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Old 12-09-21, 04:21 PM
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If it were me, I get a complete sealed cartridge headset, as noted in post #13 by ClydeClydesen.

Specialized Rockhoppers of that era didn’t anything special or unique. Remove the old crown race and cups and install new ones.

John
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Old 12-09-21, 04:35 PM
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Originally Posted by maagg View Post
oh wow
well, first thing english is not my first language so If I expressed myself wrong I apologize
true, photos are not the best, I was hoping that with the info I provided maybe was enough
I dont have a caliper at hand, I might order one...
I wasnt thinking to get one bc I thought this was a super simply thing that I can maybe help help in any LBS, but for some reason I went to so many around Harrow (UK) and I just had back luck
Also, I am a woman, just for some replies addressing differently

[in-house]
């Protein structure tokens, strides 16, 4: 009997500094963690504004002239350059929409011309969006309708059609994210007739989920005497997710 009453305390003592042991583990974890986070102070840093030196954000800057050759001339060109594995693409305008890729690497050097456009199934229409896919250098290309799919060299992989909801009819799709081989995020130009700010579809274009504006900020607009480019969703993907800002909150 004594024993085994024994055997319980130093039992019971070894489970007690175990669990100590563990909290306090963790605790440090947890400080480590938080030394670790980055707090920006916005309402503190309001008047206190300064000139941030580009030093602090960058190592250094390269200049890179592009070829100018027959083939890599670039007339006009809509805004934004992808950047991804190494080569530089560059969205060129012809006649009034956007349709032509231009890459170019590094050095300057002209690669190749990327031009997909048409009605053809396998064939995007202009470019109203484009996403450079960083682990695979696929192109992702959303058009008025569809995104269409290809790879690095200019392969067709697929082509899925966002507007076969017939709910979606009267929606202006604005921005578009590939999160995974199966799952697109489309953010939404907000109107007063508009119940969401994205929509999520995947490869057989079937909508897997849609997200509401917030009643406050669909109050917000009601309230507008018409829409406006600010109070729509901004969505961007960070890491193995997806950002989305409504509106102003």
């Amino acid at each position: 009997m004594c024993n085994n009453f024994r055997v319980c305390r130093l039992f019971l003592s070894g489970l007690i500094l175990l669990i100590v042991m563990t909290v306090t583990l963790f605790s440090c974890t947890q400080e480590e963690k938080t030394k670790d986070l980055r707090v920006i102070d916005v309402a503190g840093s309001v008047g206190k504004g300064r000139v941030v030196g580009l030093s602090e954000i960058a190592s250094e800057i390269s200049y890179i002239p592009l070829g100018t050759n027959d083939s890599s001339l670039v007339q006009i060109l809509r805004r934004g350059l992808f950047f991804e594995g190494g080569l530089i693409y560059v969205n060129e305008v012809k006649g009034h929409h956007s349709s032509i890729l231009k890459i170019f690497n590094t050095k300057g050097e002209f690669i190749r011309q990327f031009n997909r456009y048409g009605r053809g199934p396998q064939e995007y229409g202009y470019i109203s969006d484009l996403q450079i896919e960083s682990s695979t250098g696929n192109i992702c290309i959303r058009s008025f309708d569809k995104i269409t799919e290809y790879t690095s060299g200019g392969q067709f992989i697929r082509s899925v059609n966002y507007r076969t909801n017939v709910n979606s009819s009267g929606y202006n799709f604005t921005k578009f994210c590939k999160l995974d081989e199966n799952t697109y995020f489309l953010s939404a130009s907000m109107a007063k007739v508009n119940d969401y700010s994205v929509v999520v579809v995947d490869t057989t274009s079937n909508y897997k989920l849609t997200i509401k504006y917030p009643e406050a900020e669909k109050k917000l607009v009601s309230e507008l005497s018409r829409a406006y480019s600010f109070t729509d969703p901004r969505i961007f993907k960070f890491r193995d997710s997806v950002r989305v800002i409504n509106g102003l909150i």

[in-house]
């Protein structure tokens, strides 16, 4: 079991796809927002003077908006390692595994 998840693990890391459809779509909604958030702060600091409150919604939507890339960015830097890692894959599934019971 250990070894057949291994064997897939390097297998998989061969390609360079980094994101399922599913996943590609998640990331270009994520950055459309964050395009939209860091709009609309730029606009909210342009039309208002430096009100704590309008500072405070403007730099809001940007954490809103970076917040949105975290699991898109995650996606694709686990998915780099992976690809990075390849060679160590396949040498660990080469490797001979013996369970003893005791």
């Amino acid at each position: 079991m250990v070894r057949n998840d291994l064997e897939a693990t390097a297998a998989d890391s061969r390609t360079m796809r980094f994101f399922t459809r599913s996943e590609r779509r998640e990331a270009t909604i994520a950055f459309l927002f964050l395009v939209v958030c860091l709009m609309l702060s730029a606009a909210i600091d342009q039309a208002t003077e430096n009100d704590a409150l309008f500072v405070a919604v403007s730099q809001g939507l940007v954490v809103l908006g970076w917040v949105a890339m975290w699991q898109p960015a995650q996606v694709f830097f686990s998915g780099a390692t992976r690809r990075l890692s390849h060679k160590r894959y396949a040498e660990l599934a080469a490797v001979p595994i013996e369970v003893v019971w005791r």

There is no number in any pieces, it was a sealed ring that literally explode when I was removing the stem
looks like I might need to order a tool to remove the cups and a caliper to measure what I found from there and order a full headset after I know that, right?

I appreciate the patience, I am learning, I a just a young noob person trying to finish the bike
While the tool is nice it's not needed to remove or install a typical headset, especially if it is being replaced.
A flat screwdriver and small hammer will knock them out and threaded rod, washers, and nuts to press new ones in. A caliper is an absolute must for working on bikes. Cheap digital calipers can be had for as little as $7 USD that are adequate for home use.

Homemade threaded headset press suggestions

https://www.amazon.com/Micrometer-Mi...96293110&psc=1

https://www.amazon.co.uk/LQRLY-Elect..._id=6286323031